Experimental syphilis in the rabbit: passive transfer of immunity with immunoglobulin G from immune serum

J Infect Dis. 1979 Dec;140(6):904-13. doi: 10.1093/infdis/140.6.904.


A preparation of immunoglobulin G isolated from a pool of immune sera derived from rabbits with long-term syphilis was shown to possess a high degree of purity as judged by immunodiffusion and protein electrophoresis. The antitreponemal power of the preparation of immunoglobulin G and that of the immune serum pool from which it was derived were found to be equivalent in both the skin protection and the systemic protection test. The observation that neither normal serum nor a pool of serum derived from animals "immunized" with Salmonella typhi, Escherichia coli, Streptococcus pyogenes, or zymosan was protective indicates that the protective power of the immune serum studied was due to specific antibodies residing principally, if not entirely, in the immunoglobulin G fraction of the serum.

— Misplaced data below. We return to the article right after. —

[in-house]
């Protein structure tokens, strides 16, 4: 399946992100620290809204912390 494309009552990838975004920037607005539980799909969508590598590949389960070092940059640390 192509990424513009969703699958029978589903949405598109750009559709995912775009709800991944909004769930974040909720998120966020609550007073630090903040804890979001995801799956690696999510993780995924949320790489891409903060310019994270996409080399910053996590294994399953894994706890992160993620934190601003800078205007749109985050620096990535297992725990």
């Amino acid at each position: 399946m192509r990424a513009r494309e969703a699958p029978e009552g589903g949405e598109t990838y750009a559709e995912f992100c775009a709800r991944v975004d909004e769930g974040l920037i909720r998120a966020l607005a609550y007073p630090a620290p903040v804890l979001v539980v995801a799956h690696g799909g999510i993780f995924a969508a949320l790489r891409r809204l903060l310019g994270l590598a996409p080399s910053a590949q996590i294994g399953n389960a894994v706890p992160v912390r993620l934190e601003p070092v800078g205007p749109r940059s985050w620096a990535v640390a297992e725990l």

Publication types

  • Research Support, U.S. Gov't, P.H.S.

MeSH terms

  • Animals
  • Antibodies, Bacterial / administration & dosage
  • Blood Protein Electrophoresis
  • Erythema / etiology
  • Immune Sera / pharmacology*
  • Immunization, Passive*
  • Immunodiffusion
  • Immunoglobulin G*
  • Male
  • Rabbits
  • Syphilis / prevention & control*
  • Treponema pallidum / immunology


  • Antibodies, Bacterial
  • Immune Sera
  • Immunoglobulin G